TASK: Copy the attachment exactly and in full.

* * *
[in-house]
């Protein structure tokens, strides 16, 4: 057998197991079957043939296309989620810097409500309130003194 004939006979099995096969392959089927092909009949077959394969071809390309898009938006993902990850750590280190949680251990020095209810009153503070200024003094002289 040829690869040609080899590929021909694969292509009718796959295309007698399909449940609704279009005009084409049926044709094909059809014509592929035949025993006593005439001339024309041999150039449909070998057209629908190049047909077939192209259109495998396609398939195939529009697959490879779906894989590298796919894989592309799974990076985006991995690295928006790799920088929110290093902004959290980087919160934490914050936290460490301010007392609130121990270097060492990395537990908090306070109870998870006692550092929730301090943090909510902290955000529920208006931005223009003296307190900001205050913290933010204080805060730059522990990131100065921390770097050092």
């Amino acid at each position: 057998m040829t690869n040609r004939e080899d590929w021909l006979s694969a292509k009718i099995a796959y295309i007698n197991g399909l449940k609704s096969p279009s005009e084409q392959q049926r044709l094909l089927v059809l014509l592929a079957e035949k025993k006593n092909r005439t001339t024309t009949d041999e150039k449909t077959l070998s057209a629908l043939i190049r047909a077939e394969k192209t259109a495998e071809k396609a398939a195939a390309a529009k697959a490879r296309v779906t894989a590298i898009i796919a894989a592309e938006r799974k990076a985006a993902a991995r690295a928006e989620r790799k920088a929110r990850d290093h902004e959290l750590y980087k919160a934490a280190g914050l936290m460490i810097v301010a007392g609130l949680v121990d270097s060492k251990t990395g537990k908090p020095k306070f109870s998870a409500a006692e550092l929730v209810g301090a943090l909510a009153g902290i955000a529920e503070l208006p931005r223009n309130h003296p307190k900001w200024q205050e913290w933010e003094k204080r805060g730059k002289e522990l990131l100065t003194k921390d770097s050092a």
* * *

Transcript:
[in-house]
């Protein structure tokens, strides 16, 4: 057998197991079957043939296309989620810097409500309130003194 004939006979099995096969392959089927092909009949077959394969071809390309898009938006993902990850750590280190949680251990020095209810009153503070200024003094002289 040829690869040609080899590929021909694969292509009718796959295309007698399909449940609704279009005009084409049926044709094909059809014509592929035949025993006593005439001339024309041999150039449909070998057209629908190049047909077939192209259109495998396609398939195939529009697959490879779906894989590298796919894989592309799974990076985006991995690295928006790799920088929110290093902004959290980087919160934490914050936290460490301010007392609130121990270097060492990395537990908090306070109870998870006692550092929730301090943090909510902290955000529920208006931005223009003296307190900001205050913290933010204080805060730059522990990131100065921390770097050092």
């Amino acid at each position: 057998m040829t690869n040609r004939e080899d590929w021909l006979s694969a292509k009718i099995a796959y295309i007698n197991g399909l449940k609704s096969p279009s005009e084409q392959q049926r044709l094909l089927v059809l014509l592929a079957e035949k025993k006593n092909r005439t001339t024309t009949d041999e150039k449909t077959l070998s057209a629908l043939i190049r047909a077939e394969k192209t259109a495998e071809k396609a398939a195939a390309a529009k697959a490879r296309v779906t894989a590298i898009i796919a894989a592309e938006r799974k990076a985006a993902a991995r690295a928006e989620r790799k920088a929110r990850d290093h902004e959290l750590y980087k919160a934490a280190g914050l936290m460490i810097v301010a007392g609130l949680v121990d270097s060492k251990t990395g537990k908090p020095k306070f109870s998870a409500a006692e550092l929730v209810g301090a943090l909510a009153g902290i955000a529920e503070l208006p931005r223009n309130h003296p307190k900001w200024q205050e913290w933010e003094k204080r805060g730059k002289e522990l990131l100065t003194k921390d770097s050092a």